Reasoning Radiculopathy, Referred pain and Radicular pain: Tom Jesson’s In Touch article.

It’s time for another guest post on the naked physio. On twitter back in June this year I read an interesting thread on types of leg and arm pain. I enjoyed the thread so much I reached out to the physio and asked him to write a blog. He was able to go one step further and kindly shared his article that he wrote for InTouch magazine. Tom Jesson is a physio based in the UK. He is part of the ConnectHealth group and has been closely involved with the recent #BigRs conferences. So, without further ado I’ll hand you over to Tom. 

Earlier this year, I realised I didn’t really know the difference between all these different words for leg pain: radicular pain, radiculopathy, referred pain – oh my! So I decided to sit down one day to work it out, and I tweeted out what I found. To my surprise (and relief!) the thread was quite popular because a lot of other people didn’t really know the difference either!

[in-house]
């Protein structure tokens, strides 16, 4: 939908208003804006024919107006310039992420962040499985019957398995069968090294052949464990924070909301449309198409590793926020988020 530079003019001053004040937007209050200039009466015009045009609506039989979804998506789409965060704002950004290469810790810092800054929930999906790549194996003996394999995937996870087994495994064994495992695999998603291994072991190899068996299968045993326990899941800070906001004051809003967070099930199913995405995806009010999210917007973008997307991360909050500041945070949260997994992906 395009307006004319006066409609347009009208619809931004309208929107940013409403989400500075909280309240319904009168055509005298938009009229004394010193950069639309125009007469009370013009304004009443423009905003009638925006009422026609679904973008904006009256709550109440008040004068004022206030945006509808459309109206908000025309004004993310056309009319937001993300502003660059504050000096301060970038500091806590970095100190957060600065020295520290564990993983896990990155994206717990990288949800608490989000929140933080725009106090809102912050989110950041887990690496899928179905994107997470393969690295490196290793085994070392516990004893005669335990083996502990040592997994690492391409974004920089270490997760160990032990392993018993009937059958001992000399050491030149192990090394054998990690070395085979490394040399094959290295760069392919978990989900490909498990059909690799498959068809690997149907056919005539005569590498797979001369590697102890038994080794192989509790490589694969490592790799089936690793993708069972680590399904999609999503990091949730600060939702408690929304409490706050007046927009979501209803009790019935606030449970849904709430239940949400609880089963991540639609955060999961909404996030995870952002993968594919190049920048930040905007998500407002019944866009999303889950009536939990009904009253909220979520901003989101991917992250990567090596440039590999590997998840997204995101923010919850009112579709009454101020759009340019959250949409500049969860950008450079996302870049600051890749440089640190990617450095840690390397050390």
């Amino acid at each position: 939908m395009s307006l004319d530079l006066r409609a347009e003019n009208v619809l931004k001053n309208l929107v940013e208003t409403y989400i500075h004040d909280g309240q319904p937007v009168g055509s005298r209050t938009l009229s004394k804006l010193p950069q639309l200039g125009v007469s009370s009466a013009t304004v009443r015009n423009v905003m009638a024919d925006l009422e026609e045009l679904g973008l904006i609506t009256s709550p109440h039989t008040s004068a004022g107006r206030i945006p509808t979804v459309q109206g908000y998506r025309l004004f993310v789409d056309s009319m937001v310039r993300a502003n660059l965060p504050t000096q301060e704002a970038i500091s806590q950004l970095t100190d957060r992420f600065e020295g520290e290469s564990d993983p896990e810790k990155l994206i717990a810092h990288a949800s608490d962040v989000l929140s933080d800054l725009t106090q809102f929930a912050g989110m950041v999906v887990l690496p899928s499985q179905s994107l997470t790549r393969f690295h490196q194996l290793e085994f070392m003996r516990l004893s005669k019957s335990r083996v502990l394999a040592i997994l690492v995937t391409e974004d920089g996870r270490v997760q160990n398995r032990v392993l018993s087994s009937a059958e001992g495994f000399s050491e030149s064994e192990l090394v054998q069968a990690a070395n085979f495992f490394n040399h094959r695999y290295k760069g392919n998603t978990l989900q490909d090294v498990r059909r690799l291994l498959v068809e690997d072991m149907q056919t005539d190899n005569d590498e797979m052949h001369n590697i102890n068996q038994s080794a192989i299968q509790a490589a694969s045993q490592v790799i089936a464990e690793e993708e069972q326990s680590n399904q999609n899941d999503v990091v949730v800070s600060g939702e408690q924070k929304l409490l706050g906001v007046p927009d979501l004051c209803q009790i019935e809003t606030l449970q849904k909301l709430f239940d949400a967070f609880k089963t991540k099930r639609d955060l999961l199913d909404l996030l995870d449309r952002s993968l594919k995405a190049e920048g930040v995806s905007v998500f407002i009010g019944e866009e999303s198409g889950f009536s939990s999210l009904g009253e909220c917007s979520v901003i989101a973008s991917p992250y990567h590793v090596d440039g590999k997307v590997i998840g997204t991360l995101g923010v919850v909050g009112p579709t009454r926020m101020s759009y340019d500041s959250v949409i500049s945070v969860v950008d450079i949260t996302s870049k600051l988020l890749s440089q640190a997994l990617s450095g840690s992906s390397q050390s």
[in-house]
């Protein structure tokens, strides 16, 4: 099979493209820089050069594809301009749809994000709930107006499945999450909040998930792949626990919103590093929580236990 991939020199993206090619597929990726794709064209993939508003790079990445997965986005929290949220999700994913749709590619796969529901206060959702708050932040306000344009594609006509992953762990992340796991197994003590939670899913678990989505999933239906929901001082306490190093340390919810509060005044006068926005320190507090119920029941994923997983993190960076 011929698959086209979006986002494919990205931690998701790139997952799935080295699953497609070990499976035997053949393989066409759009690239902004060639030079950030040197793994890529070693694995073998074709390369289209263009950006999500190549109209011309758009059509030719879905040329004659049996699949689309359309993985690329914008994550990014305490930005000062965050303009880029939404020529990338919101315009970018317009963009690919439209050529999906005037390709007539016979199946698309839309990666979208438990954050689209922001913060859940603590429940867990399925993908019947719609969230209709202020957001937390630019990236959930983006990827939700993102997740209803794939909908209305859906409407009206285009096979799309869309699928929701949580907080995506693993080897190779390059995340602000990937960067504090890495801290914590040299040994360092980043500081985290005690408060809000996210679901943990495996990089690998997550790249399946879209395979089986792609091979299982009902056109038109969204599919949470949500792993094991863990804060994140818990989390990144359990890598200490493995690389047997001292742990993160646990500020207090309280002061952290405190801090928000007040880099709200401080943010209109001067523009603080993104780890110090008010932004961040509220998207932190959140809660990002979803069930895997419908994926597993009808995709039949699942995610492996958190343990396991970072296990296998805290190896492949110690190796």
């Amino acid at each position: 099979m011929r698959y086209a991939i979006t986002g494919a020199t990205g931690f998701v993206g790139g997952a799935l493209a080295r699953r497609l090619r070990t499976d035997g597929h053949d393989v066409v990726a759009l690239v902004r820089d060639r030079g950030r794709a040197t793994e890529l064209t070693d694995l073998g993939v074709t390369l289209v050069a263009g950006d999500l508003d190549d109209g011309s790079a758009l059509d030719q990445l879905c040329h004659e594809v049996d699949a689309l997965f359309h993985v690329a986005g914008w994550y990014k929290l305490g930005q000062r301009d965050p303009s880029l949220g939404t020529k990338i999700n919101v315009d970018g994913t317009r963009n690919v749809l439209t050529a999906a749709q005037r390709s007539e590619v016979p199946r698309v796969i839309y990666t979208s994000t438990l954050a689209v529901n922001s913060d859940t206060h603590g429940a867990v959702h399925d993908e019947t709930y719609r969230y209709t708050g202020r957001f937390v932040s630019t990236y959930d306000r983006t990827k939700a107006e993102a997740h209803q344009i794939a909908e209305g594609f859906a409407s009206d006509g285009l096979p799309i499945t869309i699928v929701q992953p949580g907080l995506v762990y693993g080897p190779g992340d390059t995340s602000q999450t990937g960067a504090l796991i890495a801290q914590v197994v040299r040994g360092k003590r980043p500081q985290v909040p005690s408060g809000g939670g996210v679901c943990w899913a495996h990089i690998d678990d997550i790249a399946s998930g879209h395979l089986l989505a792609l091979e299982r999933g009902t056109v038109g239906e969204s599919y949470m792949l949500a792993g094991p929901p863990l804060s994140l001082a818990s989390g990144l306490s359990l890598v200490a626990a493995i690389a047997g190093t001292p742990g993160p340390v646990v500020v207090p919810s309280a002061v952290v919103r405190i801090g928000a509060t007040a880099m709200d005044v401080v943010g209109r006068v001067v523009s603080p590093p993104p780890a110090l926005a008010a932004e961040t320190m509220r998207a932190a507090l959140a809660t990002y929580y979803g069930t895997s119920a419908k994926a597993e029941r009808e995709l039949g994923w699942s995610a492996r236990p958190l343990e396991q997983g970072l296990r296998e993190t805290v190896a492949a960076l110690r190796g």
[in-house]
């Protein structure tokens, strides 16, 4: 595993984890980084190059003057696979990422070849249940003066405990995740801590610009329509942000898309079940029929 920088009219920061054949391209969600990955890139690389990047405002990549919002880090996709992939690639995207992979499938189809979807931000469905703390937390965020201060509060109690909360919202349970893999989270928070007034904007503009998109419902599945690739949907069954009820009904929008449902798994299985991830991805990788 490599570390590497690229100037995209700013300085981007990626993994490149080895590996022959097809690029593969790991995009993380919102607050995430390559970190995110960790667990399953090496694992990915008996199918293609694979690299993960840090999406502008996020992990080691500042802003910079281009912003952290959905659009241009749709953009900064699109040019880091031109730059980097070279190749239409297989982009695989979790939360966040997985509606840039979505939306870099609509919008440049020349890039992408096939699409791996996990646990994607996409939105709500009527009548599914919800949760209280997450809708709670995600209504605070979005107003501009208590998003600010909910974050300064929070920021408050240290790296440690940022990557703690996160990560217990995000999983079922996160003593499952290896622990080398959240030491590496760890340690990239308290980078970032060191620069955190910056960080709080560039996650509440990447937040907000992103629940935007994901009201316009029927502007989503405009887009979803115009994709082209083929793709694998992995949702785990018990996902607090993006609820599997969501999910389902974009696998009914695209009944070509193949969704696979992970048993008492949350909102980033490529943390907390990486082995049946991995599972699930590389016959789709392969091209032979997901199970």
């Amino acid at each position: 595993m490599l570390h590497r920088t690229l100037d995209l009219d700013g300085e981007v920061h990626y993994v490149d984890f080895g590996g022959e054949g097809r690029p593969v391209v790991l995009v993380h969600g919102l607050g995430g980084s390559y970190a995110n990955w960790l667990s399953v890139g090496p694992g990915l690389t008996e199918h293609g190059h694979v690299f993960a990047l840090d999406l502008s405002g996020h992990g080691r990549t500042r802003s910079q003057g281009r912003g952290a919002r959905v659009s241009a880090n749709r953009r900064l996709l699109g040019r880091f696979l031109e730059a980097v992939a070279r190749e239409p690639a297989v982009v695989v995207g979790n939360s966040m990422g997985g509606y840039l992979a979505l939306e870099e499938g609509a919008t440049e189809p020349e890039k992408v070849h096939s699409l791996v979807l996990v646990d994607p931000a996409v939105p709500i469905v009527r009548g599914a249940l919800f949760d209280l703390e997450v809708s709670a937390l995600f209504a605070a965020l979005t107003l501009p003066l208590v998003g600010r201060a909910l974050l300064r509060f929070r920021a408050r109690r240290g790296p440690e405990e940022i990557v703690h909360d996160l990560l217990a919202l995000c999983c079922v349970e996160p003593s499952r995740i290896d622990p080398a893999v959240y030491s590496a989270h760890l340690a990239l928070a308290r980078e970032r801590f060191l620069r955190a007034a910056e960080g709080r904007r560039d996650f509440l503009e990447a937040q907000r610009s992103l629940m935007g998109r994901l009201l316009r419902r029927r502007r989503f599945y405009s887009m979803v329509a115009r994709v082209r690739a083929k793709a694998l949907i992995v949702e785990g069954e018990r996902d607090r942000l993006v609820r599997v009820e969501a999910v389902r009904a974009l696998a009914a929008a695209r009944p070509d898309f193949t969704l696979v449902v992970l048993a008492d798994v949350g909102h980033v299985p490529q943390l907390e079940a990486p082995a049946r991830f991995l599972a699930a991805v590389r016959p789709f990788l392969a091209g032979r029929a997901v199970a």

I was honoured to be asked by the editors of In Touch, the Physio magazine, to expand on the topic and write it up into an article.

Physio is such a diverse profession with so many different ways of approaching even the most common pain presentations. Diversity is part of the profession’s strength, but as long as we are all using different words for the same things, we will find it difficult to make progress. A common, science-based language makes communication more efficient and more effective, not only between ourselves but with patients, too.

The modest goal of my article is to clarify the meaning of the terms radicular pain, radiculopathy, and referred pain, to say a little bit about the underlying pathophysiology, and then to put forward some ideas about how we explain these weird and wonderful pain conditions to our patients.

I think this topic is really interesting and I hope you do, too!

You can access the article by clicking the link below

Radiculopathy, Radicular pain and referred pain article

If you want to read more articles from In Touch you can find them here:

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